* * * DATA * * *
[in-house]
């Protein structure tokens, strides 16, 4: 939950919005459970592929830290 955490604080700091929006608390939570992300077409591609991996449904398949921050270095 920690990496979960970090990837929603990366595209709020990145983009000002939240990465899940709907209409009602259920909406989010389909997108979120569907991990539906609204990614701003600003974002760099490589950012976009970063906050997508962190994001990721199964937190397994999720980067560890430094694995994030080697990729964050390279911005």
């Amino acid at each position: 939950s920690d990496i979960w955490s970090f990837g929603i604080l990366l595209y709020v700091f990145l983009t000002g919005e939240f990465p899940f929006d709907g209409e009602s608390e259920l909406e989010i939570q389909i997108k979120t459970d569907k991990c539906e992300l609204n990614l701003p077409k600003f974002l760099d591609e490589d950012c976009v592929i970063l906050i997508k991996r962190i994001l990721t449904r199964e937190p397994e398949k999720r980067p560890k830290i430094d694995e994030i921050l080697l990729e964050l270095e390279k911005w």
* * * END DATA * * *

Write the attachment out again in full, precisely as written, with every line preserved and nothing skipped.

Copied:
[in-house]
């Protein structure tokens, strides 16, 4: 939950919005459970592929830290 955490604080700091929006608390939570992300077409591609991996449904398949921050270095 920690990496979960970090990837929603990366595209709020990145983009000002939240990465899940709907209409009602259920909406989010389909997108979120569907991990539906609204990614701003600003974002760099490589950012976009970063906050997508962190994001990721199964937190397994999720980067560890430094694995994030080697990729964050390279911005």
């Amino acid at each position: 939950s920690d990496i979960w955490s970090f990837g929603i604080l990366l595209y709020v700091f990145l983009t000002g919005e939240f990465p899940f929006d709907g209409e009602s608390e259920l909406e989010i939570q389909i997108k979120t459970d569907k991990c539906e992300l609204n990614l701003p077409k600003f974002l760099d591609e490589d950012c976009v592929i970063l906050i997508k991996r962190i994001l990721t449904r199964e937190p397994e398949k999720r980067p560890k830290i430094d694995e994030i921050l080697l990729e964050l270095e390279k911005w």